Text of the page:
Mount Sinai Researchers Show That Early Intervention in Preschool Is a Unique Opportunity for Promoting a Healthy Lifestyle
New Study Proves Educating Young Children on Health and Fitness Is Effective
Children may have a better chance of avoiding unhealthy habits linked to obesity and cardiovascular disease later in life if they are taught properly about healthy behaviors in preschool, Mount Sinai researchers have shown in a first-of-its-kind study.
The researchers focused on children living in a socioeconomically disadvantaged community, a situation that is commonly linked to higher rates of obesity, heart disease, and other health issues. Valentin Fuster, MD, PhD, Director of Mount Sinai Heart and Physician-in-Chief of The Mount Sinai Hospital, created and led the trial, called the FAMILIA Project at Mount Sinai Heart. The results were published in the April 22 online issue of Journal of the American College of Cardiology.
“The interventions that we applied in the school system are low cost and easy to implement, and we hope in time they can be integrated into schools across the country to promote healthy behaviors among children to ultimately reduce their risk factors for developing heart disease throughout their lives,” explained Dr. Fuster. “Results from this new study prove early intervention is effective in preschool-age children, but we believe this can also promote healthy behaviors among their caregivers and teachers and have a far-reaching impact.”
Researchers analyzed 562 preschoolers (ages three to five) in 15 different Head Start schools in Harlem, in New York City’s borough of Manhattan. Harlem’s population is predominantly African American and Latino, groups that experience a higher risk of cardiovascular disease. Two groups of children went through the trial for one four-month period between 2015 and 2018. At the beginning of the study, all children answered a simple questionnaire, which included pictures for easier comprehension, to test their knowledge, attitudes, and behaviors regarding diet, physical activity, how the human body and heart works, and emotions. For example, the children were asked to pick out which foods were healthier in a cluster that included vegetables, fruits, and cheeseburgers/fries. They were also asked how often they run, jump, and play.
Children in six preschools (the control group) went through their regular classroom curriculum, while children in the other nine preschools (the intervention group) went through a different learning program created by cardiologists, psychologists, and educators. In 38 hours of classwork over the four-month period, teachers taught the intervention-group preschoolers about healthy diet, physical activity, how the human body works, and managing emotions. Caregivers were also told to engage in 12 hours of specific activities with their children on weekends during the four months, including buying fresh fruit at the grocery store and choosing physical activity over sedentary behavior.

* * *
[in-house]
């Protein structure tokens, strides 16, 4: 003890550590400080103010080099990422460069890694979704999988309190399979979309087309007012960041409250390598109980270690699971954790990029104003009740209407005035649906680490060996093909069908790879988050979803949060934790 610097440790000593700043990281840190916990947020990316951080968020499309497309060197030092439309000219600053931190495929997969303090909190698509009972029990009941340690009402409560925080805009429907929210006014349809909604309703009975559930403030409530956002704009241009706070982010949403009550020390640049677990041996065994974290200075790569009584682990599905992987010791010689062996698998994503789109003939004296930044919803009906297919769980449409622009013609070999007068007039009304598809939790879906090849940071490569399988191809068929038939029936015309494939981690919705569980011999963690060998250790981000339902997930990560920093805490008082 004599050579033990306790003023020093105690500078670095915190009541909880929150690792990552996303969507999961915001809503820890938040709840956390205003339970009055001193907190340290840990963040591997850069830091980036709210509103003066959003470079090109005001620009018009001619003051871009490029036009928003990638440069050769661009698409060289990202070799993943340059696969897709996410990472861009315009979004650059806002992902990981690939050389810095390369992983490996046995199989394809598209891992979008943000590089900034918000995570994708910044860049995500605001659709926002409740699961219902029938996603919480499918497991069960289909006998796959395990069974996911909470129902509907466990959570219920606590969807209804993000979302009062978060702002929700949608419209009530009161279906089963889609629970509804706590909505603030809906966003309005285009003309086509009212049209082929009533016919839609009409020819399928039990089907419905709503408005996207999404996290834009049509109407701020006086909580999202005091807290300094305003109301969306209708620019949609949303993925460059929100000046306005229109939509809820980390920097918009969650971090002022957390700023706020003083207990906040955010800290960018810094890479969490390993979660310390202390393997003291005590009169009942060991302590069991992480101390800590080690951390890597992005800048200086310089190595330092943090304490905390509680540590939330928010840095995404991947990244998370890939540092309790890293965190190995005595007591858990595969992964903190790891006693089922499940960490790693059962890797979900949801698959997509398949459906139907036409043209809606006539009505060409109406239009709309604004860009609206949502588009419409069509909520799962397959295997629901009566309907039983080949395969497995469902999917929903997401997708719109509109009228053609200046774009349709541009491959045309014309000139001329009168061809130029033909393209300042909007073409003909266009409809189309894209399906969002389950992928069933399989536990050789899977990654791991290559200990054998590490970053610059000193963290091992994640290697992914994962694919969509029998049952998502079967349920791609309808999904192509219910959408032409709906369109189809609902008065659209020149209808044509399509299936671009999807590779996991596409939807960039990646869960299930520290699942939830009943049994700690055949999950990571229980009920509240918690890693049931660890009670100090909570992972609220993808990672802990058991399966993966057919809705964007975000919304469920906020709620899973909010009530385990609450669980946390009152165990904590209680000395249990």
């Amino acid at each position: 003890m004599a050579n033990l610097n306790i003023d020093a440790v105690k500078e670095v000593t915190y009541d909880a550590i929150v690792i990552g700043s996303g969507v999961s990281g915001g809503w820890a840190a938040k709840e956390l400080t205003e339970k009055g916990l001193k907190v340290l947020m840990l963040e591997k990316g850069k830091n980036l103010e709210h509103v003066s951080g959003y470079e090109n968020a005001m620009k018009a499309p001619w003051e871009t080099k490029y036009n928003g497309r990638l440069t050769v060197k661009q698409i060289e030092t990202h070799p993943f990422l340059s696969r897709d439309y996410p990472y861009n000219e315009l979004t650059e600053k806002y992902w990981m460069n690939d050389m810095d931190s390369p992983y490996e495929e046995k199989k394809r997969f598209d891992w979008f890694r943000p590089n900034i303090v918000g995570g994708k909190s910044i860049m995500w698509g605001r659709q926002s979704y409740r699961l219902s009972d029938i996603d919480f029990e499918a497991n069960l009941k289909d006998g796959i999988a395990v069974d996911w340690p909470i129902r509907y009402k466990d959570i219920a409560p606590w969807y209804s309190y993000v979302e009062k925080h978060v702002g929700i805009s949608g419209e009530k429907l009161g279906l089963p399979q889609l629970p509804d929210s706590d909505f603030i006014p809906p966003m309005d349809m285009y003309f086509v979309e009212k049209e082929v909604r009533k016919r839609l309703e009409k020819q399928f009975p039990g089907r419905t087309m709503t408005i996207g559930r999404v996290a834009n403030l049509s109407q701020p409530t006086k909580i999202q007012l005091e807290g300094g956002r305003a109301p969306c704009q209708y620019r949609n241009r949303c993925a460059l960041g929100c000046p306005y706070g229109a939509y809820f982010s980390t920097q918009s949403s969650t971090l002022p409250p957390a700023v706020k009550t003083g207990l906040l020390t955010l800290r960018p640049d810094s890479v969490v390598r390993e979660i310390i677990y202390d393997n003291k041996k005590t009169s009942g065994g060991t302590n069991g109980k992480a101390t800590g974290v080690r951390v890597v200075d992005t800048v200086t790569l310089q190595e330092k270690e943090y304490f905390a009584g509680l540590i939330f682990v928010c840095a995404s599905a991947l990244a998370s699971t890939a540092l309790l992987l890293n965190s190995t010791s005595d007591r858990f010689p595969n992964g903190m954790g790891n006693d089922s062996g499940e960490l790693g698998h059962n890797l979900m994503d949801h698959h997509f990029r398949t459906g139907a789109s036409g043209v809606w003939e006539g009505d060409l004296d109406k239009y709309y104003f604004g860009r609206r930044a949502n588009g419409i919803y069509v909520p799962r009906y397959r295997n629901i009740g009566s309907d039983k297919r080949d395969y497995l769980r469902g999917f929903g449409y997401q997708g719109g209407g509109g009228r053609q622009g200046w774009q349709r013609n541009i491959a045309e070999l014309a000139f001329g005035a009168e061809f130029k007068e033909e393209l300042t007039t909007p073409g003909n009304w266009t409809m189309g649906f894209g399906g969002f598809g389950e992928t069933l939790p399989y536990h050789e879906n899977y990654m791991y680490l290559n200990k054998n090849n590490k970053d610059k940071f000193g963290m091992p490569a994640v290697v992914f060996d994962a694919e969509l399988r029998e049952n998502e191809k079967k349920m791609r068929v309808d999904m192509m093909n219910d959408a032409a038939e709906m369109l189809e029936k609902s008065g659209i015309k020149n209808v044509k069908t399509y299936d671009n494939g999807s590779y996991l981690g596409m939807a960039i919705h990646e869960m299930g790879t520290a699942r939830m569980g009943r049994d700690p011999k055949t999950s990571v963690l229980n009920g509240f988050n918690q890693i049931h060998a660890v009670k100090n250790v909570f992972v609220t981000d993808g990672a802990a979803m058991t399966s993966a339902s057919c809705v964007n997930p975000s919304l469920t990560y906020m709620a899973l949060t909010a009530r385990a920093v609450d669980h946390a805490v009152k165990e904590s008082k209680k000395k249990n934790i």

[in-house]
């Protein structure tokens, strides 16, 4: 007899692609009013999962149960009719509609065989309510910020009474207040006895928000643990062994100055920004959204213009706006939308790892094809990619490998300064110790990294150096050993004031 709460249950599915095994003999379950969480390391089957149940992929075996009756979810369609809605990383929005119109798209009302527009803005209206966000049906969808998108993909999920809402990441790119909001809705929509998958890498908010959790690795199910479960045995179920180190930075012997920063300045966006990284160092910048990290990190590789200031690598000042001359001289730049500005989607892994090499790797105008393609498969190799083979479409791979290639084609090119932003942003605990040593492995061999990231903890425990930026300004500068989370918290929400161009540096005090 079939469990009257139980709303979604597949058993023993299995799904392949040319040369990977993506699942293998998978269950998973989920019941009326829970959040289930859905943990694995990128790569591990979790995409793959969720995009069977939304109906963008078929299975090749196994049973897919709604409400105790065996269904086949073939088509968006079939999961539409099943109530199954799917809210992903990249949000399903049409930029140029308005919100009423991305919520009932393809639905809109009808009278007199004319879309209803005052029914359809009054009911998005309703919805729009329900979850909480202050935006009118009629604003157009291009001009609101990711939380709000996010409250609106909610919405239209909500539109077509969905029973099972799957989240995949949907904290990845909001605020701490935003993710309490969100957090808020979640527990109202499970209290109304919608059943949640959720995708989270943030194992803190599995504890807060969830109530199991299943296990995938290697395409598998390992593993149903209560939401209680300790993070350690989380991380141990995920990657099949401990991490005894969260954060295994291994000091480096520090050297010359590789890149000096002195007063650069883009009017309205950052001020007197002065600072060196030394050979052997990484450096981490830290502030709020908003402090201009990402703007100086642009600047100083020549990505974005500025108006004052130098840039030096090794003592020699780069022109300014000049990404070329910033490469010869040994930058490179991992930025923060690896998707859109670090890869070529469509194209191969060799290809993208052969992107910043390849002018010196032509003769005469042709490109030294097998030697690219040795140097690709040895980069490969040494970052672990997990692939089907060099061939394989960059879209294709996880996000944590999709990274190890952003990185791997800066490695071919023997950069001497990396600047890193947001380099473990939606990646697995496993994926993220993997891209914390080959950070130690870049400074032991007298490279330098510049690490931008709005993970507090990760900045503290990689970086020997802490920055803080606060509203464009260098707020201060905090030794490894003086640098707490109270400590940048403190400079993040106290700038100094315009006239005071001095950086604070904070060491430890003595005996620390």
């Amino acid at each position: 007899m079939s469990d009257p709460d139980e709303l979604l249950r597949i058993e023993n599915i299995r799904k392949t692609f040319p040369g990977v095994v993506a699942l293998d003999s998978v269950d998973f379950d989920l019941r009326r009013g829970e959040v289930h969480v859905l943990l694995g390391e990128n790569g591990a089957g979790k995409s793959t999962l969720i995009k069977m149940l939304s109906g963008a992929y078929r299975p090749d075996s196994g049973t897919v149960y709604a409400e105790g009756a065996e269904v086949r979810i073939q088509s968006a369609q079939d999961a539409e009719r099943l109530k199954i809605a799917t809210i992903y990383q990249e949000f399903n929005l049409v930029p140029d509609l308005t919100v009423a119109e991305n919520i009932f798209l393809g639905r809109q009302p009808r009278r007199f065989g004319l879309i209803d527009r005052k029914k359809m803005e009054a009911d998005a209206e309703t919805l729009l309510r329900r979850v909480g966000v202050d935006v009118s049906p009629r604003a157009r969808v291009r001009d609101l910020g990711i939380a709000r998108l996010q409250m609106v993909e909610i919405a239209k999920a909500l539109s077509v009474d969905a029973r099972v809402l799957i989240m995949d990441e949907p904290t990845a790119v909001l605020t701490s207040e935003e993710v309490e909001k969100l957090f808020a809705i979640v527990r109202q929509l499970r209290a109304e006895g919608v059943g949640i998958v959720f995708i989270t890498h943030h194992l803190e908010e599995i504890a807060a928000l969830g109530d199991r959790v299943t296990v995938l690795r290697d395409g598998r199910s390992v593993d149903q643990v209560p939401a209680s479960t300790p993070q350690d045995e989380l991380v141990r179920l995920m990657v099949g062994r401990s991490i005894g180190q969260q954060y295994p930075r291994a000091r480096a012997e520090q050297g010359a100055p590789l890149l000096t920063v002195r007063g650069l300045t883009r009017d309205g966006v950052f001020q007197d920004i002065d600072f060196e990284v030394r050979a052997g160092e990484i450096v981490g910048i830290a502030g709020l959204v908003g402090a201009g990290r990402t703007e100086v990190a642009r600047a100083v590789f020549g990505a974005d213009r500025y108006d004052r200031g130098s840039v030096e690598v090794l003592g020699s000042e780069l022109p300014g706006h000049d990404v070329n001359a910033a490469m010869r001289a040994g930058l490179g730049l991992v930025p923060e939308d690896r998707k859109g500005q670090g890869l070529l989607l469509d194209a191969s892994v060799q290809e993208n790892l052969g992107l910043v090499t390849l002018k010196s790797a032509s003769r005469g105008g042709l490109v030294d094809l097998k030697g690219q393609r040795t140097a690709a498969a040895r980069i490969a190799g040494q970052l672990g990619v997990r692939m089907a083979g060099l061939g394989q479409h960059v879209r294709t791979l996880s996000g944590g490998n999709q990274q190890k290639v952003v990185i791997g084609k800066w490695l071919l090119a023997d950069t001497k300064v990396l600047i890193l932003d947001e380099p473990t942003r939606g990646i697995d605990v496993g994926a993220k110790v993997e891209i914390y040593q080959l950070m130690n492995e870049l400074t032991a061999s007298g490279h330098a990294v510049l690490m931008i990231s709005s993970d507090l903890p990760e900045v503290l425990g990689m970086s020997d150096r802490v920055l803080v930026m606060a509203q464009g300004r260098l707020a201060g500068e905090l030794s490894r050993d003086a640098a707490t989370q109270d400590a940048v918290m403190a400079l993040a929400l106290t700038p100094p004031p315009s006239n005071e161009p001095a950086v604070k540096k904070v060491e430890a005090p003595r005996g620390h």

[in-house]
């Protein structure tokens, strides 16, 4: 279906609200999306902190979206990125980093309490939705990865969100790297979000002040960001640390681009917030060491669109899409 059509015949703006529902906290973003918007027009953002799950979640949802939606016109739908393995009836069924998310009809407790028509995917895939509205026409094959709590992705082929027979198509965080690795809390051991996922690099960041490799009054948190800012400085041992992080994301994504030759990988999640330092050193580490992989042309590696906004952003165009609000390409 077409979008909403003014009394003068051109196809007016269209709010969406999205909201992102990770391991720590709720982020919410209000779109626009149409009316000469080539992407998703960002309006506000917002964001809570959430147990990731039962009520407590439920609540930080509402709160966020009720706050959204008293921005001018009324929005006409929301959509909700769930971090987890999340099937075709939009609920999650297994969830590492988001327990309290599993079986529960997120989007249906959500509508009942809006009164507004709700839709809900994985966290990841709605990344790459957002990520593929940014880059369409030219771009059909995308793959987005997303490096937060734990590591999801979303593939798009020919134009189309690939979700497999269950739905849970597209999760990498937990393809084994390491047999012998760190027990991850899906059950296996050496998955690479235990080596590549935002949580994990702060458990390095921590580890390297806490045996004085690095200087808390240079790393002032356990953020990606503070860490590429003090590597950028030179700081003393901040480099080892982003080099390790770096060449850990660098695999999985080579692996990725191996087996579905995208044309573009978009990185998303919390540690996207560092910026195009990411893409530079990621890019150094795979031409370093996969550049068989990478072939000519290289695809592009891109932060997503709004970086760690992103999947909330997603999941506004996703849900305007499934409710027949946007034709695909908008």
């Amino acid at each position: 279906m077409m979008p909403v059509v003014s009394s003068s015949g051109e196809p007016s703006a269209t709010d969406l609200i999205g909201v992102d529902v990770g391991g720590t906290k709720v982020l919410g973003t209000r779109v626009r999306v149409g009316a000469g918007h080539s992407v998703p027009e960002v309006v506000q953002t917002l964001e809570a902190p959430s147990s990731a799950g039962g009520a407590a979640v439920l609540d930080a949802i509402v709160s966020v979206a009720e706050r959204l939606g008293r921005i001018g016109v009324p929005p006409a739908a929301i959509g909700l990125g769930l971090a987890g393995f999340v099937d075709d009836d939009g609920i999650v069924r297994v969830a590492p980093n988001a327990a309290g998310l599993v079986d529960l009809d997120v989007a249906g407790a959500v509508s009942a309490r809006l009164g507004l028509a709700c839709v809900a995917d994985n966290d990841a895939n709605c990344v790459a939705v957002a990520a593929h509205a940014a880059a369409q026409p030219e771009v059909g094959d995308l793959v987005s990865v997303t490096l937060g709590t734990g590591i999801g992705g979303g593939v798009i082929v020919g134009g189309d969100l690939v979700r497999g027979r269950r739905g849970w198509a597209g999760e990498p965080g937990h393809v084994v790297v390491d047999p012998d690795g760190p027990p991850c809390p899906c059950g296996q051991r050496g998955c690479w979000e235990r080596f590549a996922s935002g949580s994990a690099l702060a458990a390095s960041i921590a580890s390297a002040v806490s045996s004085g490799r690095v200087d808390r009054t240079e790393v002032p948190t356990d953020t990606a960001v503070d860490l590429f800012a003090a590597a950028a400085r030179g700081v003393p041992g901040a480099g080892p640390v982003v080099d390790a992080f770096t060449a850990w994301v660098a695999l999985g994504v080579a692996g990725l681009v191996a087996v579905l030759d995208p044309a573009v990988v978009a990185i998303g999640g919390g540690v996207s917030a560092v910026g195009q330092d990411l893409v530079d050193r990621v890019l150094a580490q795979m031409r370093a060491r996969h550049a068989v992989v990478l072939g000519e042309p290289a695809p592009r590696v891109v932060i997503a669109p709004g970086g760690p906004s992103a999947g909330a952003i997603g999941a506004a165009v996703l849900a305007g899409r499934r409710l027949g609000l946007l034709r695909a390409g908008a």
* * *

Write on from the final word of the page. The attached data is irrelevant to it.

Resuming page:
After the four months, researchers gave that same questionnaire to children in both the control and intervention groups and then compared them. Preschoolers in the intervention group improved their knowledge and attitudes toward a healthy lifestyle by 12 percent, more than twice as much as the control group at 5.5 percent. (The control group was expected to improve, as the regular curriculum included a component of health education.) Children in the interventional group with the lowest questionnaire scores at the start of the study improved the most, and those who got at least 75 percent of the interventional curriculum fared better than those who received less than half of it (this also confirms the efficacy of the intervention and if it was if the intervention was successfully implemented). Additionally, researchers found the curriculum was more effective for four-year-olds than three-year-olds, suggesting that that could be the ideal age for starting the intervention because four-year-olds are more mature and able to better retain information.
This study follows other successful interventions led by Dr. Fuster in Colombia and Spain, but FAMILIA is unique in being the first time the health promotion curriculum was implemented in a multi-ethnic, underprivileged urban population. Dr. Fuster and his team plan to expand the program across the five boroughs of New York City. This ambitious project will also evaluate how family socioeconomic status and teachers´ characteristics may affect the implementation and the efficacy of school-based health promotion programs.
The FAMILIA project was funded by a grant from the American Heart Association.
About the Mount Sinai Health System
The Mount Sinai Health System is New York City's largest academic medical system, encompassing eight hospitals, a leading medical school, and a vast network of ambulatory practices throughout the greater New York region. Mount Sinai is a national and international source of unrivaled education, translational research and discovery, and collaborative clinical leadership ensuring that we deliver the highest quality care—from prevention to treatment of the most serious and complex human diseases. The Health System includes more than 7,200 physicians and features a robust and continually expanding network of multispecialty services, including more than 400 ambulatory practice locations throughout the five boroughs of New York City, Westchester, and Long Island. The Mount Sinai Hospital is ranked No. 14 on U.S. News & World Report's "Honor Roll" of the Top 20 Best Hospitals in the country and the Icahn School of Medicine as one of the Top 20 Best Medical Schools in country. Mount Sinai Health System hospitals are consistently ranked regionally by specialty and our physicians in the top 1% of all physicians nationally by U.S. News & World Report.